CXO

A senior manager's guide to surviving the new economy

If you're a senior manager, you'll want to read "Living on the Fault Line," by author Geoffrey A. Moore. Check out this review to learn why Moore depicts IT as the most important element in business today.



By Geoffrey A. MooreHarperBusiness, published May 2000278 pp. plus index; hardcoverISBN: 0-88730-888-0Price: $18.90 at fatbrain.com.



The fault line, according to Geoffrey Moore, is an unstable seam in the new economy. Moore’s latest book is a survival guide for executives experiencing the quakes that shake up companies and shake out markets.

The book is primarily written for the top brass at large, traditional, public corporations that are facing competition from dot coms. Managers at many different types of companies, however, will benefit from Moore’s thought-provoking analysis of current business dynamics. As he points out, “We are all living on the fault line now.”

A new role for IT
Moore wrote the best-selling Crossing the Chasm: Marketing and Selling High-Tech Products to Mainstream Customers for project managers, venture capitalists, and marketers who need to take entrepreneurial ventures from initial success to leadership positions in mainstream markets. In the sequel, Inside the Tornado: Marketing Strategies from Silicon Valley's Cutting Edge, Moore explored how the Technology Adoption Life Cycle affects every facet of a business.

In Living on the Fault Line: Managing for Shareholder Value in the Age of the Internet, he offers strategies companies can use to create and sustain a competitive advantage throughout the technology adoption cycle. The first chapter, “The Age of the Internet,” explains how the new economy has developed. Moore explains the following:
  • Information now has more value than assets.
  • Virtual integration is more important than vertical integration.
  • Market capitalization means more than P&L statements.

Moore also notes how, in the ’90s, IT evolved away from “essentially a staff function, a resource that provided information about the business, toward that of a line function, something that defines the very nature of the business.” Now, he says, “IT must become a true line function and the CIO must...become the CTO.”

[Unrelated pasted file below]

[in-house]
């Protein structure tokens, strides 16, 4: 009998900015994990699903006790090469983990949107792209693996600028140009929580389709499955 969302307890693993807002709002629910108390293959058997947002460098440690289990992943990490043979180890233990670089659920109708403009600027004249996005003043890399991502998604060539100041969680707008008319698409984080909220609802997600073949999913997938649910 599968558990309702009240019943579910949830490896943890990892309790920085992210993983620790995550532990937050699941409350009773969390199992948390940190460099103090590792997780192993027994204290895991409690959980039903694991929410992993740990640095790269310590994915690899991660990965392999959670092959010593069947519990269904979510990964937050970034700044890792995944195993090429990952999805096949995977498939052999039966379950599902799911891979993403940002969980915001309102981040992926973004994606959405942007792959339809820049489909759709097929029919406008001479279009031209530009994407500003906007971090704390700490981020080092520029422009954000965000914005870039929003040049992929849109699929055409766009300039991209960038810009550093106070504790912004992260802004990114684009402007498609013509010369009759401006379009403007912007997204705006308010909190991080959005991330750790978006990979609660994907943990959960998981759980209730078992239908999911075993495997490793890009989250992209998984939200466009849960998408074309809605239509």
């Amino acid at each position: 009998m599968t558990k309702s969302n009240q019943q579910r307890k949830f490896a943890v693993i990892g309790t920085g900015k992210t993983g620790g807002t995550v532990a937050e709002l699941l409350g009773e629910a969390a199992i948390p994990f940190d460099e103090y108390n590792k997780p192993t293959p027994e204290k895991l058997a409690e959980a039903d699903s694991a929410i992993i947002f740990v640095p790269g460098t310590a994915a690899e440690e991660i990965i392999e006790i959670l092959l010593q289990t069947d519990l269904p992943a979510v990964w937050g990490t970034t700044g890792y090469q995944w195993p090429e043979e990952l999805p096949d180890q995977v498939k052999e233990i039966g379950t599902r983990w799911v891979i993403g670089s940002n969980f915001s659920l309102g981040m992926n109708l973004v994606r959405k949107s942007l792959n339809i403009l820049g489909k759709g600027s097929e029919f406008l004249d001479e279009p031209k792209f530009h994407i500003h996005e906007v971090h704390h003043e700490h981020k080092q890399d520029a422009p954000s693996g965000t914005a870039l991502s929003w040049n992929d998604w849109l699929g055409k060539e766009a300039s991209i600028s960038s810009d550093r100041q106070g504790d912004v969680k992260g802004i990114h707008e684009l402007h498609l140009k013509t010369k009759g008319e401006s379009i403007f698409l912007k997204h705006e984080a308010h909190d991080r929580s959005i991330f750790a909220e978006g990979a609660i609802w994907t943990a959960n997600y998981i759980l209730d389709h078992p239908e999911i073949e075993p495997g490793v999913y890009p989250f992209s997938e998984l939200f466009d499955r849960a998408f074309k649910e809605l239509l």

He adds that the problem facing today’s IT organization is that it is “enmeshed in a large web of tasks and responsibilities that are not core to the business. In this, it reflects the corporation as a whole.”

Development of a new market
Moore describes the developmental stages of a technology-enabled market:
  • Early Market: “A time when early adopters (technology enthusiasts and visionaries) take up the innovation while the pragmatic majority holds back.”
  • Chasm: “A period of no adoption...the pragmatist majority is still holding back.”
  • Bowling Alley: “Specific niches of pragmatic customers adopt the new technology.”
  • Tornado: “A 'killer app’ transforms niche adoption into mass adoption, creating an enormous demand for the new technology across a wide range of sectors.”
  • Main Street: “The new technology has been broadly deployed and...now settles down to a (hopefully) long engagement as the incumbent technology.”

Moore goes on to explain the best strategies to use in each stage of development.

Accepting innovation
The book describes how new technologies can lead to the failure of a traditional company if it is slow to embrace the IT changes in the marketplace. To combat this hesitation, Moore offers senior management a set of prescriptions that are “focused on temporarily deconstructing the resistance to innovation sufficiently to allow the company to get on the next technology wave.”

A key take-away from Living on the Fault Line is that companies should not hesitate to “embrace and extend” new markets. “When high tech is played at its best,” Moore says, “the start-ups innovate, the best incumbents co-opt the innovation, and both succeed. At its worst, on the other hand, the management teams at heretofore blue-chip corporations vacillate, research, study, plan, discuss, propose, pilot, review, analyze, consult, critique, and when all else fails, hire consultants and hold focus groups—all in preparation for just plain losing.”
Have you ever found a competitive advantage by waiting to adopt a new technology? Did you learn from the mistakes of your competitors and early adopters? Post a comment below or send us an e-mail.

Editor's Picks